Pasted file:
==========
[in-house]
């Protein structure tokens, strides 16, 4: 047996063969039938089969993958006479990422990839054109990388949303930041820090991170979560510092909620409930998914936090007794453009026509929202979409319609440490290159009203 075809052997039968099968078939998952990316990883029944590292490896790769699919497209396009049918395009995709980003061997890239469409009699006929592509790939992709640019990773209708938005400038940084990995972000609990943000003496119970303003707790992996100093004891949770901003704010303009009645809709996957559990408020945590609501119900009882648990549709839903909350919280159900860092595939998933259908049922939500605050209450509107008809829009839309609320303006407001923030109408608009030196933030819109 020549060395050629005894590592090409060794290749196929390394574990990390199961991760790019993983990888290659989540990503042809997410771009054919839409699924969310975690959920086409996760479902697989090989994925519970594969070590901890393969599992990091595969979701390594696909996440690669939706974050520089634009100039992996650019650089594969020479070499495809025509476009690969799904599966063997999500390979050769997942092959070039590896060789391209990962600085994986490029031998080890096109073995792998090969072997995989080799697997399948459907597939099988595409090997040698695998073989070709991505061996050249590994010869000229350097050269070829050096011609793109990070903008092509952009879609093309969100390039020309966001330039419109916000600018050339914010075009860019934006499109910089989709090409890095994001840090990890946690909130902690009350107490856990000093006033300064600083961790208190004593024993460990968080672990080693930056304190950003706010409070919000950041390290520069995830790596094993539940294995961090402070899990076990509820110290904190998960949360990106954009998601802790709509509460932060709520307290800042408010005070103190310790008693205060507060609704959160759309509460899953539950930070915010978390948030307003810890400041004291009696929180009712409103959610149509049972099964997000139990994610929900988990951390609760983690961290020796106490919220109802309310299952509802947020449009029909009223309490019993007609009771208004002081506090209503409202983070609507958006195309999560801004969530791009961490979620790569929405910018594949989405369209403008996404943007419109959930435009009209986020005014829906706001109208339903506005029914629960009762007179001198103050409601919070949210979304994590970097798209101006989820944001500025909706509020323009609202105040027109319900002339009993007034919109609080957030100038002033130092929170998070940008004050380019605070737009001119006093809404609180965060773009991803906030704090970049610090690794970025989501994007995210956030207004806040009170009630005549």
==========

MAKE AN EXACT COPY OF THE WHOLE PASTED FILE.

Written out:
[in-house]
């Protein structure tokens, strides 16, 4: 047996063969039938089969993958006479990422990839054109990388949303930041820090991170979560510092909620409930998914936090007794453009026509929202979409319609440490290159009203 075809052997039968099968078939998952990316990883029944590292490896790769699919497209396009049918395009995709980003061997890239469409009699006929592509790939992709640019990773209708938005400038940084990995972000609990943000003496119970303003707790992996100093004891949770901003704010303009009645809709996957559990408020945590609501119900009882648990549709839903909350919280159900860092595939998933259908049922939500605050209450509107008809829009839309609320303006407001923030109408608009030196933030819109 020549060395050629005894590592090409060794290749196929390394574990990390199961991760790019993983990888290659989540990503042809997410771009054919839409699924969310975690959920086409996760479902697989090989994925519970594969070590901890393969599992990091595969979701390594696909996440690669939706974050520089634009100039992996650019650089594969020479070499495809025509476009690969799904599966063997999500390979050769997942092959070039590896060789391209990962600085994986490029031998080890096109073995792998090969072997995989080799697997399948459907597939099988595409090997040698695998073989070709991505061996050249590994010869000229350097050269070829050096011609793109990070903008092509952009879609093309969100390039020309966001330039419109916000600018050339914010075009860019934006499109910089989709090409890095994001840090990890946690909130902690009350107490856990000093006033300064600083961790208190004593024993460990968080672990080693930056304190950003706010409070919000950041390290520069995830790596094993539940294995961090402070899990076990509820110290904190998960949360990106954009998601802790709509509460932060709520307290800042408010005070103190310790008693205060507060609704959160759309509460899953539950930070915010978390948030307003810890400041004291009696929180009712409103959610149509049972099964997000139990994610929900988990951390609760983690961290020796106490919220109802309310299952509802947020449009029909009223309490019993007609009771208004002081506090209503409202983070609507958006195309999560801004969530791009961490979620790569929405910018594949989405369209403008996404943007419109959930435009009209986020005014829906706001109208339903506005029914629960009762007179001198103050409601919070949210979304994590970097798209101006989820944001500025909706509020323009609202105040027109319900002339009993007034919109609080957030100038002033130092929170998070940008004050380019605070737009001119006093809404609180965060773009991803906030704090970049610090690794970025989501994007995210956030207004806040009170009630005549």